• the article on "four dots mean a missing sentence!" can only be described as "totally wrong". I cannot think of any style guide, any house style, that uses that (or where it would even be relevant).
    – Fattie
    Commented Nov 17, 2015 at 4:25

The straightforward answer is:

it is not an ellipsis.

It's that simple.

Much as Colbsdotcom suggests.

Note that an ellipsis has very specific meaning and purpose, that something has been omitted.

Indeed, note that these days in most word processors, when you type three dots, it (sometimes annoyingly) converts it to the single ellipsis character. (Not actually three periods...there's one single glyph which is an ellipsis.)

In complete contrast to an ellipsis ("something missing"), it's common in casual writing to do something such as the following: the car approached the wall and then......................bang!

For me a "lot of periods" kind of suggest "time passing" or "we're about to tell you the punchline" or "wait for it.....". We all do this all the time in casual writing; and it has nothing to do with an ellipsis.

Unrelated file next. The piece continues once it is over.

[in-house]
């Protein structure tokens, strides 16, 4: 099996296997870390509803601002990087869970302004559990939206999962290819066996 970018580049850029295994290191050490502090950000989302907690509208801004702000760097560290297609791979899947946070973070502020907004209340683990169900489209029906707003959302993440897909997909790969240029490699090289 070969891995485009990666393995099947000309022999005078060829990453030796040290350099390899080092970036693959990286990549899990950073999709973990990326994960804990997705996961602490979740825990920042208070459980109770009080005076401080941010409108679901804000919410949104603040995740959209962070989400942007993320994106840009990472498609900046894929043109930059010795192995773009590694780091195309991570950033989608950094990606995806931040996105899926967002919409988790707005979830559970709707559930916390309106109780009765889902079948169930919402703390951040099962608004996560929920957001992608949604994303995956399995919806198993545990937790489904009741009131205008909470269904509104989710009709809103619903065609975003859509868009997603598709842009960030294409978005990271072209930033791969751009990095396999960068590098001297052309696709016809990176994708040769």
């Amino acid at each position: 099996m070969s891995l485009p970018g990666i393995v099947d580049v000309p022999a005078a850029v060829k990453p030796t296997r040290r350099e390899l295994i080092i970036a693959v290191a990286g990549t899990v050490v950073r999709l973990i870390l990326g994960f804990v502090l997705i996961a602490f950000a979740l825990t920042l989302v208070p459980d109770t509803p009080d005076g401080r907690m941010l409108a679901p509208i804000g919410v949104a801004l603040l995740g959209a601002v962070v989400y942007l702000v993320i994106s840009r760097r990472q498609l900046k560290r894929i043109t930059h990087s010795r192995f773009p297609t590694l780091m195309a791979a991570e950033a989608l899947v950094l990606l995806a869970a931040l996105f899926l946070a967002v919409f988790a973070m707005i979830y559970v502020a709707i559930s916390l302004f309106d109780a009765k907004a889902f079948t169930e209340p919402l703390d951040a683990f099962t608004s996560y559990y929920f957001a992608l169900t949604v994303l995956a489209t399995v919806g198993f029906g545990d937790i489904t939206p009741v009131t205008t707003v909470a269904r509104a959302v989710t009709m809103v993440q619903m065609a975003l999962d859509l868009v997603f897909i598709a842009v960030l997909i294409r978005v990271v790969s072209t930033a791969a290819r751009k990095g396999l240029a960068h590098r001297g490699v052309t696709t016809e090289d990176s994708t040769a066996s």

Indeed the famous "Long time ago" example is indeed perhaps the most famous example of using "a lot of dots" like that (just as one very commonly does today in texts or email.............for various reasons such as in this sentence separating a "payoff" phrase. Or, to leave the reader hanging..............)

So, quite simply, it's not an ellipsis (it has nothing to do with "omitting something"); it's a "lot so dots" symbol, which is indeed commonplace in casual writing...........particularly emails or QA forum posts.

  • 3
    "Aposiopesis (...) is a figure of speech wherein a sentence is deliberately broken off and left unfinished (...) To mark the occurrence of aposiopesis with punctuation, (...) an ellipsis (…) may be used." Not necessarily accurate, but worth considering. After all, the dots mark the omission of the rest of the sentence such as in "A long time ago in a galaxy far, far away [, the following happened:]", so it doesn't seem valid to claim 'it has nothing to do with "omitting something"'. Commented Nov 16, 2015 at 18:16